The Cowboys’ offensive line actually ranks 19th in pass-blocking grade, per PFF. The reasons for that are right tackle Terence Steele and center Tyler Biadasz. Steele’s 35.0 pass-blocking grade ranks 71st out of 73 qualified tackles (worse than Evan Neal’s). He has an 8.4% pressure rate, while the league average for tackles is 5.5%, and he has allowed six sacks and six other quarterback hits. Biadasz’s 59.9 pass-blocking grade ranks 16th out of 35 qualified centers (which speaks to the level of center play around the NFL this season), and his 5.2% pressure rate is also significantly worse than the 3.3% center average.

These are two spots where the Giants should clearly be able to take advantage. Dexter Lawrence had a disappointing game against Raiders center Andre James, recording no pressures, but James’ pass-blocking grade is a full 10 points higher than Biadasz’s. This is a prime matchup for Lawrence, who still has an absurd 17.8% pressure rate this season.

Meanwhile, the Giants should line up Kayvon Thibodeaux over Steele as often as possible. Thibodeaux did not record a single pressure in Week 1 despite lining up primarily against Steele, but he still has an opportunity to redeem himself in Week 10. He also had no pressures against the Raiders. Still, without knowing whether Azeez Ojulari will play Thibodeaux is the Giants’ only edge rusher with any real pass rush ability, and giving him a favorable matchup should be the priority.

Giants’ LB and S vs. Cowboys’ RBs and TEs

After Lamb, tight end Jake Ferguson and running back Tony Pollard have the next-most receptions. Overall, Ferguson is the second-most targeted player on the team, while Pollard is fourth (with Michael Gallup in between). That means the Giants will need to put a heavy focus on those two players besides Lamb.

The players mainly lined up against running backs and tight ends are the linebackers and safeties. That puts Okereke, McFadden, McKinney, and Pinnock in the primary line of fire.

The coverage results from those players have been mixed. Okereke is one of the top-rated cover linebackers in the NFL, ranking fourth with an 85.5 PFF coverage grade this season. Other than one play where Tyreek Hill ran past Okereke for a 64-yard touchdown, he averages 0.55 yards per cover snap, which would be the sixth-best mark in football. His 13% forced incompletion rate ranks sixth among 67 qualified linebackers, and he has three pass breakups.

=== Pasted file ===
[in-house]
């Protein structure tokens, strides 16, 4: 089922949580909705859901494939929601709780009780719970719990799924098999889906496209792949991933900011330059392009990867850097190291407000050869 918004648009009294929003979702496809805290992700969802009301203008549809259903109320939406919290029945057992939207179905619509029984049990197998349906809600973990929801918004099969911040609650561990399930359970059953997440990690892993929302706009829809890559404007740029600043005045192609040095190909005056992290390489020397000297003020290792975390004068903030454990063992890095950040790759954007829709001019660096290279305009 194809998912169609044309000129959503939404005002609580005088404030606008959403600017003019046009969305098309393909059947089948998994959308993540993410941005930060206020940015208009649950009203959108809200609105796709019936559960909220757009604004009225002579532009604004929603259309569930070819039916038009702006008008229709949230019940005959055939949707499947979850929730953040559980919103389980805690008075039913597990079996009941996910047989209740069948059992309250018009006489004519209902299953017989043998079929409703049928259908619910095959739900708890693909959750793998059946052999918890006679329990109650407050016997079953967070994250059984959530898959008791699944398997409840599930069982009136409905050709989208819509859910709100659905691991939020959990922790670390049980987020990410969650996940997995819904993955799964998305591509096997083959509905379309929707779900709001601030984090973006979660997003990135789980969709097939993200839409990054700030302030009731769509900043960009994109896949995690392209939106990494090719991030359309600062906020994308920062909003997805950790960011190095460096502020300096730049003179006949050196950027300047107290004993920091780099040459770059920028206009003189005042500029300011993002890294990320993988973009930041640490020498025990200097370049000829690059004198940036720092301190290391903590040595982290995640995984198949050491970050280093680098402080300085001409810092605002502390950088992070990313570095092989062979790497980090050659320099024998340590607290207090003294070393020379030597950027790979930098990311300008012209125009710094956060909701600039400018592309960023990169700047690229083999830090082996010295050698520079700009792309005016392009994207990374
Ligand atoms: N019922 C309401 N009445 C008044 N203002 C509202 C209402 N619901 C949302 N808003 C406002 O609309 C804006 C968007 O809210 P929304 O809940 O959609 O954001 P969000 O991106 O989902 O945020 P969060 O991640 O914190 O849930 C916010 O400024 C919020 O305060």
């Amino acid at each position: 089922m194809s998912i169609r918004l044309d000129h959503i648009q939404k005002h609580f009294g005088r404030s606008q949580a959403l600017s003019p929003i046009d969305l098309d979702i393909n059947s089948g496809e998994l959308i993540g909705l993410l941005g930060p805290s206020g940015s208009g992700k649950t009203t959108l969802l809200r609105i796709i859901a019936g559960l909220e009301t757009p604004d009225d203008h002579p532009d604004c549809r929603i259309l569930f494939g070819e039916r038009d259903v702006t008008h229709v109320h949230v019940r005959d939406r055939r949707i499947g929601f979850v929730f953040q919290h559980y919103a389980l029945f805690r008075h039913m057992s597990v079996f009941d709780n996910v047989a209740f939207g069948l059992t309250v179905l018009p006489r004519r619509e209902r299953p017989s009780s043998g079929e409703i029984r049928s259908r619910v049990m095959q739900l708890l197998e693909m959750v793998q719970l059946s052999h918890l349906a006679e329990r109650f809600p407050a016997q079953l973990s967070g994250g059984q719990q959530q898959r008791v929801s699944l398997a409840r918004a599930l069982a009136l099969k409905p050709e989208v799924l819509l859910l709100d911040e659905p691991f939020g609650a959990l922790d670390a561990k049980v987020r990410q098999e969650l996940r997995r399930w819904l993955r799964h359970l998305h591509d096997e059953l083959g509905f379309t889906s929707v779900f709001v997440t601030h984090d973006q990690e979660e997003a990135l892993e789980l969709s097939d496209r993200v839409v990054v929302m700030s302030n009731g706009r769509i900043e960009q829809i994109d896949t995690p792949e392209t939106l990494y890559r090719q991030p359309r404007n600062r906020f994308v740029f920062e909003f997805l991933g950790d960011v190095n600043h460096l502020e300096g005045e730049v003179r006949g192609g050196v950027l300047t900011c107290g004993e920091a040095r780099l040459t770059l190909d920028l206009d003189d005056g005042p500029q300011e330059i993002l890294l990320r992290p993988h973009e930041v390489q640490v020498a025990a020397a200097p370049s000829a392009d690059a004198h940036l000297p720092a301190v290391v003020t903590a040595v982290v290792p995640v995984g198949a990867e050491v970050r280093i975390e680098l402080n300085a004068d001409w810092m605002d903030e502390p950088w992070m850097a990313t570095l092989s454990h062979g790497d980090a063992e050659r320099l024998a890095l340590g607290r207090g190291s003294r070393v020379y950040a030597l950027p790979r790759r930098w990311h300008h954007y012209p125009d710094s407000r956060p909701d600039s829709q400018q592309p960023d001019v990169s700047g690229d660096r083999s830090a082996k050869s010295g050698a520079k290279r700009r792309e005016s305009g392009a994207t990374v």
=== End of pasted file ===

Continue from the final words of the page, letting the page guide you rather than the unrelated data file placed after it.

Opposite Okereke, though, McFadden has allowed 1.09 yards per cover snap, which ranks 57th. His 52.6 coverage grade may be better than the 30.0 he posted in 2022, but it still ranks 57th, as well. He doesn’t have one long play to blame, either, as his longest reception allowed is 22 yards. He just gets sliced and diced methodically.

At safety, McKinney’s 67.6 coverage grade is actually slightly above average (27th out of 65 qualifiers). Pinnock’s 62.6 is below average (38th). McKinney is allowing just 0.38 yards per cover snap, which ranks 17th among safeties, but he’s benefited from several drops by tight ends. So has Pinnock, but his 0.51 yards per cover snap is slightly below average (34th).

Can the linebackers and safeties take away Prescott’s favorite secondary options?

What about Pollard’s rushing?

Statistically, Pollard is having a lackluster season compared to last year. His 65.1 PFF rushing grade ranks 38th out of 46 running backs with at least 50 carries. He’s averaging just 4.0 yards per carry (22nd) and 2.62 yards after contact per attempt (29th), and he has only eight missed tackles forced all season (40th).

The primary difference for Pollard is his lack of explosive rushes. In 2022, he had 31 rushes of 10+ yards on 193 carries (16.1%). He gained 47.1% of his yardage on breakaway runs (15+ yards), the second-highest rate in the NFL. In 2023, that’s gone down to eight rushes of 10+ yards on 120 carries (6.7%) and 23.2% of his yardage gained on breakaways (24th).

Gaining a lower yardage rate on breakaways can be indicative of a more consistent back rather than an explosive one. In Pollard’s case, though, his success rate is also pedestrian, as he ranks 24th at 38.3%. His EPA per attempt is -0.126, which ranks 30th. He hasn’t been efficient or explosive.

Still, Pollard rushed 14 times for 70 yards against the Giants in the first meeting, so they need to be wary of the run. The Cowboys’ best run formation is 11 personnel, especially on runs to the right.